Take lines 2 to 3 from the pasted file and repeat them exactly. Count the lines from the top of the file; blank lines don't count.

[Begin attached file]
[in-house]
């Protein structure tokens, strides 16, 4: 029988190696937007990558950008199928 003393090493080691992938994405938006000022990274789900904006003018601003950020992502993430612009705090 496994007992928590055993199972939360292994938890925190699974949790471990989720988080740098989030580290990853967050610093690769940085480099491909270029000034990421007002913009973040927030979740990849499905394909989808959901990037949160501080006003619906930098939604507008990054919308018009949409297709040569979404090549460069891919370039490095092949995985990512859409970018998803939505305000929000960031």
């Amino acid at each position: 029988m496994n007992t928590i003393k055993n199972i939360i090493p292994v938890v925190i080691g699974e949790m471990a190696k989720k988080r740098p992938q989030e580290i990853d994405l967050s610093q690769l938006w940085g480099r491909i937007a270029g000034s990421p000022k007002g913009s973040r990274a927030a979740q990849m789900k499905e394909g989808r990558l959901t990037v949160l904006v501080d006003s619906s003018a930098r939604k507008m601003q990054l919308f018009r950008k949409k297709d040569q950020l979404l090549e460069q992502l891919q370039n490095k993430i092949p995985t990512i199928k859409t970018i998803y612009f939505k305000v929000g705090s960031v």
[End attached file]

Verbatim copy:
């Protein structure tokens, strides 16, 4: 029988190696937007990558950008199928 003393090493080691992938994405938006000022990274789900904006003018601003950020992502993430612009705090 496994007992928590055993199972939360292994938890925190699974949790471990989720988080740098989030580290990853967050610093690769940085480099491909270029000034990421007002913009973040927030979740990849499905394909989808959901990037949160501080006003619906930098939604507008990054919308018009949409297709040569979404090549460069891919370039490095092949995985990512859409970018998803939505305000929000960031």
């Amino acid at each position: 029988m496994n007992t928590i003393k055993n199972i939360i090493p292994v938890v925190i080691g699974e949790m471990a190696k989720k988080r740098p992938q989030e580290i990853d994405l967050s610093q690769l938006w940085g480099r491909i937007a270029g000034s990421p000022k007002g913009s973040r990274a927030a979740q990849m789900k499905e394909g989808r990558l959901t990037v949160l904006v501080d006003s619906s003018a930098r939604k507008m601003q990054l919308f018009r950008k949409k297709d040569q950020l979404l090549e460069q992502l891919q370039n490095k993430i092949p995985t990512i199928k859409t970018i998803y612009f939505k305000v929000g705090s960031v």